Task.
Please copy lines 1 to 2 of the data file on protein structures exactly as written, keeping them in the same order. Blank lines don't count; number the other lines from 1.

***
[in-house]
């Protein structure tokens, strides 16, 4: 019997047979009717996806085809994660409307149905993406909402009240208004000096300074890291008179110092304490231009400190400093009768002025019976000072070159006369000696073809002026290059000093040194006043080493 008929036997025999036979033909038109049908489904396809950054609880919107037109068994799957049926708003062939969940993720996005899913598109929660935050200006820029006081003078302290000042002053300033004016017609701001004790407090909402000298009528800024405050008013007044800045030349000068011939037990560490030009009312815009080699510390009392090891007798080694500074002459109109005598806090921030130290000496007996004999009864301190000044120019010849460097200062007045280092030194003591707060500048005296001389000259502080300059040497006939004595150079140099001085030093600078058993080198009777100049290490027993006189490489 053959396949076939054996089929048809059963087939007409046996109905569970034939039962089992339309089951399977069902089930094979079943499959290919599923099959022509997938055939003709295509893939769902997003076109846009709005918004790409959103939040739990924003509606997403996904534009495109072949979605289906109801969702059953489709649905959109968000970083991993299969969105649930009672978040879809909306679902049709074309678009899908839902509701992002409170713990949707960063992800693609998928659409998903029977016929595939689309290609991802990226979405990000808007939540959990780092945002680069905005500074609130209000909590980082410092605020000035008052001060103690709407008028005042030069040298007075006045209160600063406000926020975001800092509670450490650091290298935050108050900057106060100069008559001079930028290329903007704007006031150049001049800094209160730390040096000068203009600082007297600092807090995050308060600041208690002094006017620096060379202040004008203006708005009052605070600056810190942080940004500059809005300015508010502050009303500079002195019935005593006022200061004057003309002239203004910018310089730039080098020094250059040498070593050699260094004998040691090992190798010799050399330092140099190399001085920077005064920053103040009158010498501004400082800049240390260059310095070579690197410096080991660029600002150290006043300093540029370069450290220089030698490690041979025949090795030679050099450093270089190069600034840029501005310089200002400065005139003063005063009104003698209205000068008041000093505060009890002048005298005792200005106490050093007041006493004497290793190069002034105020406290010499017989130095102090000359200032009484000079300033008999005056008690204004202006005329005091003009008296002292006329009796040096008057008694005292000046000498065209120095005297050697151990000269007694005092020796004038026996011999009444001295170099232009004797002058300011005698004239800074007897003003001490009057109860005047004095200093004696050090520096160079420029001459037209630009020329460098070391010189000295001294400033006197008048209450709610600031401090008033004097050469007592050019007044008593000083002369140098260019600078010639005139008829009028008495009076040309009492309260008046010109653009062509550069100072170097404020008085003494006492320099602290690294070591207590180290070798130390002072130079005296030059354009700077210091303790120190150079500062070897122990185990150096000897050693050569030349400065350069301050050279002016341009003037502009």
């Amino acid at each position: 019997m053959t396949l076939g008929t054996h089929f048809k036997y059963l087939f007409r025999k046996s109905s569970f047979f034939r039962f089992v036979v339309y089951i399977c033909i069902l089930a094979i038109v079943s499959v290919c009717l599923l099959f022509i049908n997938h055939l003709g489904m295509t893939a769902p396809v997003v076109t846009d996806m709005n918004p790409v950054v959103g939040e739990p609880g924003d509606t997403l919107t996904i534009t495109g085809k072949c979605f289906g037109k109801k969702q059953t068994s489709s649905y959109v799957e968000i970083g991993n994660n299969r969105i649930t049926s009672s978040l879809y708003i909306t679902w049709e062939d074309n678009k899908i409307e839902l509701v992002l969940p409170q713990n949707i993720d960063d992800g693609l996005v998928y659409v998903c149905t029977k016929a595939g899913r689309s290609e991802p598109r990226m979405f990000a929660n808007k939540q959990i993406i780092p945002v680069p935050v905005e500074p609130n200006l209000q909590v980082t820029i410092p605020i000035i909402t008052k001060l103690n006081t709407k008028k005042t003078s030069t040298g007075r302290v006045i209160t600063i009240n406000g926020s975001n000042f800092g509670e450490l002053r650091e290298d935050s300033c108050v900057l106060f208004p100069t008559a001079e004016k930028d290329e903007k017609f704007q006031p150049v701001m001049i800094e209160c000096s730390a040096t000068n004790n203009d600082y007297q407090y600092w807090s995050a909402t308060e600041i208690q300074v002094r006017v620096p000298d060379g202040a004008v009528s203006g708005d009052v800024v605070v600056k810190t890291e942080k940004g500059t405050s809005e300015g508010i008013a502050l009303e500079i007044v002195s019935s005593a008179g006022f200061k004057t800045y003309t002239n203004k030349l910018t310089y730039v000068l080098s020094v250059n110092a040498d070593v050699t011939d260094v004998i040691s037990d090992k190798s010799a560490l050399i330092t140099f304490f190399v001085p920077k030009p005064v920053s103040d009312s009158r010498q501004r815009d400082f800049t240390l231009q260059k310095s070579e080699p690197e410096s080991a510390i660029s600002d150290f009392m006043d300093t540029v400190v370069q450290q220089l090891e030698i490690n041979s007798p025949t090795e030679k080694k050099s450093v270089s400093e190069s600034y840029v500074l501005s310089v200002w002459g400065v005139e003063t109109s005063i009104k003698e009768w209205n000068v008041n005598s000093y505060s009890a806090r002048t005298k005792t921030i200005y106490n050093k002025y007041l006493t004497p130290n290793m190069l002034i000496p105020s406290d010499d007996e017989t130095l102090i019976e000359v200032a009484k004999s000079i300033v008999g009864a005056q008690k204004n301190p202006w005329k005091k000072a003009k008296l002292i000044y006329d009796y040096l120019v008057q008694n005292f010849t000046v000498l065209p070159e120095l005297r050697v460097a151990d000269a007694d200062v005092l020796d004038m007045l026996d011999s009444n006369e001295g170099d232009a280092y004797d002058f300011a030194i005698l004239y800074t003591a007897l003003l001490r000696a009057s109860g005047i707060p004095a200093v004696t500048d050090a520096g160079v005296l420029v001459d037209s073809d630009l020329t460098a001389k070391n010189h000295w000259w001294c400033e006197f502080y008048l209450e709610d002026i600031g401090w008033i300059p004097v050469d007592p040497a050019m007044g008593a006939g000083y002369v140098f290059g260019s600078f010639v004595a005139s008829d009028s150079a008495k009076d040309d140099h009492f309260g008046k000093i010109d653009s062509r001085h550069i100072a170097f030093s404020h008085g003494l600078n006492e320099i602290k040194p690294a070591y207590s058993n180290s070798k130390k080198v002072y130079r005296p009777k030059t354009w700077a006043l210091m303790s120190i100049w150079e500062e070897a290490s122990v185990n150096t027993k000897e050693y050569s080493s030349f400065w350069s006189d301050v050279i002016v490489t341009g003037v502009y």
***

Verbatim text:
[in-house]
């Protein structure tokens, strides 16, 4: 019997047979009717996806085809994660409307149905993406909402009240208004000096300074890291008179110092304490231009400190400093009768002025019976000072070159006369000696073809002026290059000093040194006043080493 008929036997025999036979033909038109049908489904396809950054609880919107037109068994799957049926708003062939969940993720996005899913598109929660935050200006820029006081003078302290000042002053300033004016017609701001004790407090909402000298009528800024405050008013007044800045030349000068011939037990560490030009009312815009080699510390009392090891007798080694500074002459109109005598806090921030130290000496007996004999009864301190000044120019010849460097200062007045280092030194003591707060500048005296001389000259502080300059040497006939004595150079140099001085030093600078058993080198009777100049290490027993006189490489 053959396949076939054996089929048809059963087939007409046996109905569970034939039962089992339309089951399977069902089930094979079943499959290919599923099959022509997938055939003709295509893939769902997003076109846009709005918004790409959103939040739990924003509606997403996904534009495109072949979605289906109801969702059953489709649905959109968000970083991993299969969105649930009672978040879809909306679902049709074309678009899908839902509701992002409170713990949707960063992800693609998928659409998903029977016929595939689309290609991802990226979405990000808007939540959990780092945002680069905005500074609130209000909590980082410092605020000035008052001060103690709407008028005042030069040298007075006045209160600063406000926020975001800092509670450490650091290298935050108050900057106060100069008559001079930028290329903007704007006031150049001049800094209160730390040096000068203009600082007297600092807090995050308060600041208690002094006017620096060379202040004008203006708005009052605070600056810190942080940004500059809005300015508010502050009303500079002195019935005593006022200061004057003309002239203004910018310089730039080098020094250059040498070593050699260094004998040691090992190798010799050399330092140099190399001085920077005064920053103040009158010498501004400082800049240390260059310095070579690197410096080991660029600002150290006043300093540029370069450290220089030698490690041979025949090795030679050099450093270089190069600034840029501005310089200002400065005139003063005063009104003698209205000068008041000093505060009890002048005298005792200005106490050093007041006493004497290793190069002034105020406290010499017989130095102090000359200032009484000079300033008999005056008690204004202006005329005091003009008296002292006329009796040096008057008694005292000046000498065209120095005297050697151990000269007694005092020796004038026996011999009444001295170099232009004797002058300011005698004239800074007897003003001490009057109860005047004095200093004696050090520096160079420029001459037209630009020329460098070391010189000295001294400033006197008048209450709610600031401090008033004097050469007592050019007044008593000083002369140098260019600078010639005139008829009028008495009076040309009492309260008046010109653009062509550069100072170097404020008085003494006492320099602290690294070591207590180290070798130390002072130079005296030059354009700077210091303790120190150079500062070897122990185990150096000897050693050569030349400065350069301050050279002016341009003037502009």